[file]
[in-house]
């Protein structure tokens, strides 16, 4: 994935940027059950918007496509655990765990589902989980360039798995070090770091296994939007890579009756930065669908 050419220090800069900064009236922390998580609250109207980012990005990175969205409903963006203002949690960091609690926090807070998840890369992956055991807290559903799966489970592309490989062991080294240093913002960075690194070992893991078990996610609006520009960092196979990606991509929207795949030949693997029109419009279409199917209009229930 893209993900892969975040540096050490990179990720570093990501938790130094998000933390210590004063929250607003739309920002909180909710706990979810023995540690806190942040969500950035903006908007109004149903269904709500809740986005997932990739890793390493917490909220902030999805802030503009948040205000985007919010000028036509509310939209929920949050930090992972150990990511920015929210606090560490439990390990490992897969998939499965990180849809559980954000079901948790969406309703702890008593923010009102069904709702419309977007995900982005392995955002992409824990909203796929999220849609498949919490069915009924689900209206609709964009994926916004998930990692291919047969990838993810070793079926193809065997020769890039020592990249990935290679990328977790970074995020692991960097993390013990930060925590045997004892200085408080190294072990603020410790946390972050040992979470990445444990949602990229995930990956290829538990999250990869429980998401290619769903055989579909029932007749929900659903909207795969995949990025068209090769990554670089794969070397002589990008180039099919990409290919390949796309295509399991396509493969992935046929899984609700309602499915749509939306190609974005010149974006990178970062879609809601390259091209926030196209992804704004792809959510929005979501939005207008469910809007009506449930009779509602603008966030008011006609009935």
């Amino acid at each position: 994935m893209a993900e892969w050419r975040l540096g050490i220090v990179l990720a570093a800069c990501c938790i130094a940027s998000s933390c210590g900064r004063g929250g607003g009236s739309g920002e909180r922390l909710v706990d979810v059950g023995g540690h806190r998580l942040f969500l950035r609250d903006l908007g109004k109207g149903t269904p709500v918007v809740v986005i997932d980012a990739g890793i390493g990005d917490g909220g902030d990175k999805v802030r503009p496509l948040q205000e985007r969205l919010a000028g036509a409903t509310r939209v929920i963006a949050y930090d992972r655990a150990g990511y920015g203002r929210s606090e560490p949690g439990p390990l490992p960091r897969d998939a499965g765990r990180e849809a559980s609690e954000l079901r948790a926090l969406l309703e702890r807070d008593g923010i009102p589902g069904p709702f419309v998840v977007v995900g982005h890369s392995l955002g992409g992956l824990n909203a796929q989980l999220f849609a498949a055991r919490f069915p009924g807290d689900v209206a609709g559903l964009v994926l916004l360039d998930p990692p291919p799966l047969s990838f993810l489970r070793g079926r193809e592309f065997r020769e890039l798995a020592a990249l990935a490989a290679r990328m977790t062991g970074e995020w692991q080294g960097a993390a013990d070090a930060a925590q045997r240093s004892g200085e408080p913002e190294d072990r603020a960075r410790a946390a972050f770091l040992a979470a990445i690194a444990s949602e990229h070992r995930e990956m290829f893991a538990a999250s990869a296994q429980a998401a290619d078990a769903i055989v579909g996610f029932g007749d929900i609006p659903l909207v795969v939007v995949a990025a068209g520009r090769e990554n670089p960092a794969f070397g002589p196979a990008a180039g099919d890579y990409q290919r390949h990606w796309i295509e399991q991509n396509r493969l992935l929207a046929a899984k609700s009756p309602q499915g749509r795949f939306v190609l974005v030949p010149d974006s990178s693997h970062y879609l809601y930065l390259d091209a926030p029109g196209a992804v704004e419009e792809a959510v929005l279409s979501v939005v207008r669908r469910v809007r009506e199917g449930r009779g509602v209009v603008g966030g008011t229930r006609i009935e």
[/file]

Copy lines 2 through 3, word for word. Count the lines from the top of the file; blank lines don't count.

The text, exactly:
């Protein structure tokens, strides 16, 4: 994935940027059950918007496509655990765990589902989980360039798995070090770091296994939007890579009756930065669908 050419220090800069900064009236922390998580609250109207980012990005990175969205409903963006203002949690960091609690926090807070998840890369992956055991807290559903799966489970592309490989062991080294240093913002960075690194070992893991078990996610609006520009960092196979990606991509929207795949030949693997029109419009279409199917209009229930 893209993900892969975040540096050490990179990720570093990501938790130094998000933390210590004063929250607003739309920002909180909710706990979810023995540690806190942040969500950035903006908007109004149903269904709500809740986005997932990739890793390493917490909220902030999805802030503009948040205000985007919010000028036509509310939209929920949050930090992972150990990511920015929210606090560490439990390990490992897969998939499965990180849809559980954000079901948790969406309703702890008593923010009102069904709702419309977007995900982005392995955002992409824990909203796929999220849609498949919490069915009924689900209206609709964009994926916004998930990692291919047969990838993810070793079926193809065997020769890039020592990249990935290679990328977790970074995020692991960097993390013990930060925590045997004892200085408080190294072990603020410790946390972050040992979470990445444990949602990229995930990956290829538990999250990869429980998401290619769903055989579909029932007749929900659903909207795969995949990025068209090769990554670089794969070397002589990008180039099919990409290919390949796309295509399991396509493969992935046929899984609700309602499915749509939306190609974005010149974006990178970062879609809601390259091209926030196209992804704004792809959510929005979501939005207008469910809007009506449930009779509602603008966030008011006609009935």
């Amino acid at each position: 994935m893209a993900e892969w050419r975040l540096g050490i220090v990179l990720a570093a800069c990501c938790i130094a940027s998000s933390c210590g900064r004063g929250g607003g009236s739309g920002e909180r922390l909710v706990d979810v059950g023995g540690h806190r998580l942040f969500l950035r609250d903006l908007g109004k109207g149903t269904p709500v918007v809740v986005i997932d980012a990739g890793i390493g990005d917490g909220g902030d990175k999805v802030r503009p496509l948040q205000e985007r969205l919010a000028g036509a409903t509310r939209v929920i963006a949050y930090d992972r655990a150990g990511y920015g203002r929210s606090e560490p949690g439990p390990l490992p960091r897969d998939a499965g765990r990180e849809a559980s609690e954000l079901r948790a926090l969406l309703e702890r807070d008593g923010i009102p589902g069904p709702f419309v998840v977007v995900g982005h890369s392995l955002g992409g992956l824990n909203a796929q989980l999220f849609a498949a055991r919490f069915p009924g807290d689900v209206a609709g559903l964009v994926l916004l360039d998930p990692p291919p799966l047969s990838f993810l489970r070793g079926r193809e592309f065997r020769e890039l798995a020592a990249l990935a490989a290679r990328m977790t062991g970074e995020w692991q080294g960097a993390a013990d070090a930060a925590q045997r240093s004892g200085e408080p913002e190294d072990r603020a960075r410790a946390a972050f770091l040992a979470a990445i690194a444990s949602e990229h070992r995930e990956m290829f893991a538990a999250s990869a296994q429980a998401a290619d078990a769903i055989v579909g996610f029932g007749d929900i609006p659903l909207v795969v939007v995949a990025a068209g520009r090769e990554n670089p960092a794969f070397g002589p196979a990008a180039g099919d890579y990409q290919r390949h990606w796309i295509e399991q991509n396509r493969l992935l929207a046929a899984k609700s009756p309602q499915g749509r795949f939306v190609l974005v030949p010149d974006s990178s693997h970062y879609l809601y930065l390259d091209a926030p029109g196209a992804v704004e419009e792809a959510v929005l279409s979501v939005v207008r669908r469910v809007r009506e199917g449930r009779g509602v209009v603008g966030g008011t229930r006609i009935e």